In the same paper, it was reported that the Pope lashed out at the United States for encouraging immoral practices that were con- sidered unethical only a few years ago. He described American modernity as a "culture of the flight from God, a culture which displays a not-so-hidden contempt for human life...There can be no life worthy of the human person without a culture, and a legal system, that honours and defends marriage and the family". The same observations of the Pope were reiterated by the Muslim conferees in the Cairo population meeting who were rather surprised to see American and Western Europeans preaching the new ethics of the sexual revo- lution with the zeal of religious missionaries. This have created heated discussions and angry outbursts in the conference and the Egyptian and Muslim media.
This cultural clash is quite pertinent to the theme of this chapter, since AIDS prevention through Islamic measures would obvious- ly make use of the strong family ties and its ethical upbringing as well as the sanctions and public psychological castigation against promiscuity and homosexuality, whereas the Western paradigm, on the other hand, propagates the weakening of the family and the full acceptance of 'alternative' cohabiting. The ultimate result of the Western paradigm, as we have shown, is the disappearance of the traditional family and the absence of differentiation between hetero- sexuality and homosexuality.
American and European .'preaching' of the new ethics of the sexual revolution with the zeal of missionaries is a clear example of Samuel Huntington's prediction that the coming century will be the century of a "clash between civilizations," and that the West, which is at the peak of its power, will struggle to subdue all other civilisations so that its worldview and secular values will rule the whole world. Huntington asserts in his famous article that, "great divisions among humankind and the dominating source of conflict will be cultural...The clash of civilizations will dominate global politics...Civilizations are differentiated from each other by history, language, culture, tradition and, most important, religion" (1993, pp. 22 & 25; italics added}.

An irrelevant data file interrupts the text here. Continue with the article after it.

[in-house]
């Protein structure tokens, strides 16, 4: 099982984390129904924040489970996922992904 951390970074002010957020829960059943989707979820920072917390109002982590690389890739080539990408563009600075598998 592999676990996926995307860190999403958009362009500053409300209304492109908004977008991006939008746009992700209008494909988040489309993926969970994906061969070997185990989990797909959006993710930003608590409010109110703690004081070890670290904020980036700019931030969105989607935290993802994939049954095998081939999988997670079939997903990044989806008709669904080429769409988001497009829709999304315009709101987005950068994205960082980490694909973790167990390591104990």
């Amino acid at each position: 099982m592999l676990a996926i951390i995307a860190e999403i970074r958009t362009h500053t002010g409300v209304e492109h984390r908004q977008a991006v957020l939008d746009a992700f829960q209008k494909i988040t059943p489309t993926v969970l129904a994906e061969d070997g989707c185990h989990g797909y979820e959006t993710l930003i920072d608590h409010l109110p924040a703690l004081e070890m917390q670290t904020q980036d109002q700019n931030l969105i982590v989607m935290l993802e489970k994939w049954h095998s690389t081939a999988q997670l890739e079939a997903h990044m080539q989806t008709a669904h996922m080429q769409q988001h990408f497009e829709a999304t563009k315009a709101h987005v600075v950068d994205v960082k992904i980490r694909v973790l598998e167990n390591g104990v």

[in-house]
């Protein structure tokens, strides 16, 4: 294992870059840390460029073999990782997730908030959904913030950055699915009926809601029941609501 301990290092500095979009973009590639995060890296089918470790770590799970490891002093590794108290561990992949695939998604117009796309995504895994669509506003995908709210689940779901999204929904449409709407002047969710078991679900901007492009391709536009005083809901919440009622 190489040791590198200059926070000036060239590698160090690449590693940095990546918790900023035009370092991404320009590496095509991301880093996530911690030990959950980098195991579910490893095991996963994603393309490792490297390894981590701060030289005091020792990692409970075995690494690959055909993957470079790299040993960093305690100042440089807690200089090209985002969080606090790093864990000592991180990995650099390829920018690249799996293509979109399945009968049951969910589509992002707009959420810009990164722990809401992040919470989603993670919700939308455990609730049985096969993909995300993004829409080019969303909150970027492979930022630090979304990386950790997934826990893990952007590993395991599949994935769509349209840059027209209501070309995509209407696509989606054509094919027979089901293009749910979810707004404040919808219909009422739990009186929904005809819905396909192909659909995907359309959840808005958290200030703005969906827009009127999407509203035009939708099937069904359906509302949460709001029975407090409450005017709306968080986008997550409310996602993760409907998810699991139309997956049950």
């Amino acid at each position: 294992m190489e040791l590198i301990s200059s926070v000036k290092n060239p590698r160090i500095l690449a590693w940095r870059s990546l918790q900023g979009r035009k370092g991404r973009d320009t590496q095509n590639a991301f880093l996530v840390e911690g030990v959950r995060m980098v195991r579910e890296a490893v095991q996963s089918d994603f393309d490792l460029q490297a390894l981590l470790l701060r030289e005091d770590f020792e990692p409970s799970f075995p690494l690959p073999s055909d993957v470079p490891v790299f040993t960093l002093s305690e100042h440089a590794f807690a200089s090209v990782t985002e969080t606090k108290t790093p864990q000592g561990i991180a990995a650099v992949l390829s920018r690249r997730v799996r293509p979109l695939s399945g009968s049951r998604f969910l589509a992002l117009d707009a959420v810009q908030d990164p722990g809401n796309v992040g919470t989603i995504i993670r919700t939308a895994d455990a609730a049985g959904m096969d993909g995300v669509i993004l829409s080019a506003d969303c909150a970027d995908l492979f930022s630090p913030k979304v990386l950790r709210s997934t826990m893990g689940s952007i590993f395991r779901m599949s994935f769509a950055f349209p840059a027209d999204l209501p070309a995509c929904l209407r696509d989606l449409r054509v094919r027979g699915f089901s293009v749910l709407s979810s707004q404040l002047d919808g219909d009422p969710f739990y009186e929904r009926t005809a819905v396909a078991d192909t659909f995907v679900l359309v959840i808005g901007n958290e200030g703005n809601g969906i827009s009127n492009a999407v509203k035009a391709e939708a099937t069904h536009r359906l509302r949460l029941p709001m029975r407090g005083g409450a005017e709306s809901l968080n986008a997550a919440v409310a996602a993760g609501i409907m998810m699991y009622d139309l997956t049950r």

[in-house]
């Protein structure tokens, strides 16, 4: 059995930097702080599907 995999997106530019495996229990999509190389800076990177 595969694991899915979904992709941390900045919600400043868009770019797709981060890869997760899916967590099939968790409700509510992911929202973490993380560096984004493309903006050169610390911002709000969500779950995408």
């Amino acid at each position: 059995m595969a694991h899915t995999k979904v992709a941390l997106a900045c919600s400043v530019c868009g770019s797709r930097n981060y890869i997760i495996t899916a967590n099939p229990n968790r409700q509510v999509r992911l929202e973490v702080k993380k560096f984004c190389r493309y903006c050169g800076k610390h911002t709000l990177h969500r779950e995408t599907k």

To prove his claim that religion is the most important aspect in civilisational conflicts, Huntington reminds the readers that, whereas Muslim North African immigration generates hostility among the French, they welcome the immigration of "good" European Catholic Poles. He also points to the fighting in the former Yugoslavia and the horrors the Muslims have suffered because of the arming of the Serbs and Croats by the Christian West and Russia and the consequent biased, timely decision of the United Nations to place upon the former Yugoslavia an arms embargo, knowing the Muslim Bosnians to be the weakest of the three ethnic groups in terms of defense capability.
Huntington's paper was published in 1993, so he could not have given a much better example of the recent massacre of about eight thousand Muslims in Srebrenica who naively believed the United Nation's promise that they were in a guarded "safe area", only to be slaughtered by the Serbs as if they were British mad cows. The Muslim Bosnian government warned the United Nations before-hand, but Boutros-Boutros Ghali just looked the other way until the butchers finished their job, after which he flexed his muscles and 'ordered' NATO planes to 'punish' the Serbs. However, when the Serbs took two French pi lots as hostages and there was some fear that they may be harmed, France threatened to retaliate unilaterally and to jeopardise the signing of the Bosnian Peace Treaty in Paris. The whole of Europe and America "stood on one heel" until the Serbs delivered the two Frenchmen unharmed.
Peter Ellingsen, a correspondent for the Australian dailyThe Herald, claims in an article published in the July 13, 1996 issue of the paper that General Janvier indicated that he "would stop NATO air strikes against the Serbs in return for the release of 370 UN hostages, mostly French". According to this correspondent, thou- sands of Bosnians were allowed to be brutally butchered for the sake of releasing these few hundred hostages. What happened in Srebrenica, according to him was "the worst atrocity in Europe since World War II: "What happened...shames not only those who carried out the grisly execution, but the most powerful and civilised nations on earth".